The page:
Fereydoon Batmanghelidj, 73, a physician who gained international attention with his claims about the natural healing power of water, died of complications from pneumonia Nov. 15 at Inova Fairfax Hospital. He had lived in Falls Church for 22 years.
Dr. Batmanghelidj gathered both criticism and acclaim over the years for his assertions that a regime of water can treat a vast array of human illnesses. "You are not sick, you are thirsty," he proclaimed.
Millions of people bought his 1992 self-help book, "Your Body's Many Cries for Water," which stated that most pain and sickness is a result of chronic dehydration of the body. The book has been translated into 15 languages and continues to attract readers and controversy from those who question its lack of scientific rigor.
Dr. Batmanghelidj, known as Dr. B., said he concluded through years of reading and research that ordinary water will prevent and cure depression, asthma, arthritis, back pain, migraines, high blood pressure, multiple sclerosis and many other illnesses. He also opposed the use of costly drugs for treating illnesses, saying, you "don't treat thirst with medication."
"We have made the mistake of assuming that because water is freely available and costs nothing, the body cannot probably fall short of it. I believe that most physical pains are signals that the body needs rehydrating -- and that we ignore these signals at our peril," he said in a 1994 interview with the Independent in London.
His work, which grew from his experience helping prison inmates in his native Iran, reached acceptance more at the consumer level than with the medical community. Some in the medical and alternative medicine professions viewed his "water cure" as unorthodox and "extremely naive."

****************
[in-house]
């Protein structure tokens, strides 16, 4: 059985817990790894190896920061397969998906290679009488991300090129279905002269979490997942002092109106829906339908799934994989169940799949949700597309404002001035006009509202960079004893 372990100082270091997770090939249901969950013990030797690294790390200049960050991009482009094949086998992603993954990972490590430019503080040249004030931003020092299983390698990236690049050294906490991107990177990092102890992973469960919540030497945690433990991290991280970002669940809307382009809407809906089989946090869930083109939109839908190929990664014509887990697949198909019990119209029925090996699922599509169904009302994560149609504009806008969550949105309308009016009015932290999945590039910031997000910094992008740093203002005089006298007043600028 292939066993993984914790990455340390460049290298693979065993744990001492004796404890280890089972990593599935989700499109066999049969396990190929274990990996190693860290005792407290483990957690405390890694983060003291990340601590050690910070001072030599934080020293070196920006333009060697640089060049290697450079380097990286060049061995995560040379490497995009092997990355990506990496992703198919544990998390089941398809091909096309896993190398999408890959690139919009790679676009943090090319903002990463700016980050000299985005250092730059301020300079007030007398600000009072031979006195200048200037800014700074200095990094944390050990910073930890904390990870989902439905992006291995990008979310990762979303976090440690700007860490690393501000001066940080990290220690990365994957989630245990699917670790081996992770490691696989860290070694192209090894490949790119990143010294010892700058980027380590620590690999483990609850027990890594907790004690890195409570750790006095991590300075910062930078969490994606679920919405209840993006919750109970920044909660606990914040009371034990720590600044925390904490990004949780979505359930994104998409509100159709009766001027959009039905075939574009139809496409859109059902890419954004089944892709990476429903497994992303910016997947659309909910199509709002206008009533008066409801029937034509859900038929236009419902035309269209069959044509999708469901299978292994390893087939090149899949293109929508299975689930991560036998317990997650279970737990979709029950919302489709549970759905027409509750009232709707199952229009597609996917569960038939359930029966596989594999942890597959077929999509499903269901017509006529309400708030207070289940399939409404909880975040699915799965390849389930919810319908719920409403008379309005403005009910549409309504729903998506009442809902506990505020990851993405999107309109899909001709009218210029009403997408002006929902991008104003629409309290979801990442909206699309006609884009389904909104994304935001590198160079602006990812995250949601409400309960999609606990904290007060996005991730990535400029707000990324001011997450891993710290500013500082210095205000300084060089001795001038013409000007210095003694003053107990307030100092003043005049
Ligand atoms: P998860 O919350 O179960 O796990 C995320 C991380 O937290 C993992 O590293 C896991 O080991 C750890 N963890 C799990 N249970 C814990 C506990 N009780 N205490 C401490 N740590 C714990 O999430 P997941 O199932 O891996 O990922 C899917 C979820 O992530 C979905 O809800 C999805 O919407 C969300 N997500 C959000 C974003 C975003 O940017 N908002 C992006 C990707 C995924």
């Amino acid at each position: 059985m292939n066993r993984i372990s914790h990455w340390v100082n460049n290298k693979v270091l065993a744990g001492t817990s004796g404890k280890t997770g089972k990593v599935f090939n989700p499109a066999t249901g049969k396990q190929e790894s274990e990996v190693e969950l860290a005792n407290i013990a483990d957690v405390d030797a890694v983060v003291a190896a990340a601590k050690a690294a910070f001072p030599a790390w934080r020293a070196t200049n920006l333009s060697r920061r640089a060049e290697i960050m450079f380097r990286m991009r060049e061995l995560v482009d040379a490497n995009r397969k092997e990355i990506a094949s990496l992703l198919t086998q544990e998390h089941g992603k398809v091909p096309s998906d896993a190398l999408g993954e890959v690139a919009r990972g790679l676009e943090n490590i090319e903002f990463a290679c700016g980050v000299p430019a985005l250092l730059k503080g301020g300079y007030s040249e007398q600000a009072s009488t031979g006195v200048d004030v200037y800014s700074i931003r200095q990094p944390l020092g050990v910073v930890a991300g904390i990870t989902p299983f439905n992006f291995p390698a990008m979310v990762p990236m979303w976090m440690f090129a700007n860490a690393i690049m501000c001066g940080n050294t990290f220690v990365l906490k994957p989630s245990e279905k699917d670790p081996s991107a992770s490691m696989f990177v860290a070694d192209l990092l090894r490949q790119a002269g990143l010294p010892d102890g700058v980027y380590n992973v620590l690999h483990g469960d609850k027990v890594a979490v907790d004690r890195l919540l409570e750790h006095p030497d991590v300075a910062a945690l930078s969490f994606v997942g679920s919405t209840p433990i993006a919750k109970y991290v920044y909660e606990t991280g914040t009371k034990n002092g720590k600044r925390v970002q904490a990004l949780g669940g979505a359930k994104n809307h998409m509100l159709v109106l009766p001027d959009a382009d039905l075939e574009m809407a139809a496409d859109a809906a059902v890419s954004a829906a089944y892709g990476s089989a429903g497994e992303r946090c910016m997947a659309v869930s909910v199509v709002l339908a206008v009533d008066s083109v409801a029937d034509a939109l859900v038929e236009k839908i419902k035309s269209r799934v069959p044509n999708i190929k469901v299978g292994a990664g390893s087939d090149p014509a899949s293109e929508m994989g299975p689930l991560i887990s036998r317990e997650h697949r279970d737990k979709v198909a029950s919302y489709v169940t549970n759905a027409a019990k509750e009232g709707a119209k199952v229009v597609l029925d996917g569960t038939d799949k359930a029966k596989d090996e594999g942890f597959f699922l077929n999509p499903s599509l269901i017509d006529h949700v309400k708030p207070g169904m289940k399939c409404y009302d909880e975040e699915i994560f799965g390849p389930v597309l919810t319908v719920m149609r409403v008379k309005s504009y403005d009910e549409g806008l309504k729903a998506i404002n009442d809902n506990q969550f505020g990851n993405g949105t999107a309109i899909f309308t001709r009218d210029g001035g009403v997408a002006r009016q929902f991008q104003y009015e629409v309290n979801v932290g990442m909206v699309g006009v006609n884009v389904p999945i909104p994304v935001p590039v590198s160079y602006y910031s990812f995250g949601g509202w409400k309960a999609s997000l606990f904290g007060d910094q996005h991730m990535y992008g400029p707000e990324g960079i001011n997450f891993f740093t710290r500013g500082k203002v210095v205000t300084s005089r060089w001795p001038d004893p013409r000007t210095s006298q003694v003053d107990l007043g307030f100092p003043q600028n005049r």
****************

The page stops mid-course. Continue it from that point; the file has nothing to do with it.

Dr. Batmanghelidj did not seem to mind, saying on his Web site that he was on a "God-given assignment to research the awesome medicinal properties of water and share the information with the scientists and the public."
Dr. Batmanghelidj, who was born into a politically prominent family, graduated from Fettes College in Scotland. He also was a graduate of St. Mary's Hospital Medical School of London University, where he studied under Sir Alexander Fleming, who shared the Nobel Prize for the discovery of penicillin.
He practiced medicine in the United Kingdom before returning to Iran, where he played a key role in the development of hospitals and medical centers. He also helped establish sport projects for youth in Iran, including the construction and management of the Ice Palace in Tehran, said to be the first ice skating and sports complex in the Middle East.
In 1979, after the Iranian Revolution, Dr. Batmanghelidj was a political prisoner in Evin Prison for two years and seven months. It was there his research into water's curative powers began.
Without the benefit of medicine, he told an ulcer patient with severe abdominal pains to drink two glasses of water. The patient's pain receded within minutes. He said he later treated more than 3,000 fellow prisoners who suffered from peptic ulcer, viewing the prison environment as an "ideal stress laboratory."
After his release from prison in 1982, Dr. Batmanghelidj came to the United States and continued his exploration of the role of water metabolism in the human body. He published several other books, lectured and presented scientific papers at U.S. and international conferences.
He created the Foundation for the Simple in Medicine and Global Health Solutions, a Falls Church-based publishing company, to promote public awareness of the health values of water.
His marriage to Lucile Batmanghelidj ended in divorce.
Survivors include his wife, Xiaopo Huang Batmanghelidj of Falls Church; three children from the first marriage, Ardeshir Batmanghelidj of Salisbury, Mass., Camila Batmanghelidj of London and Babak Batmanghelidj of McLean; and four grandchildren.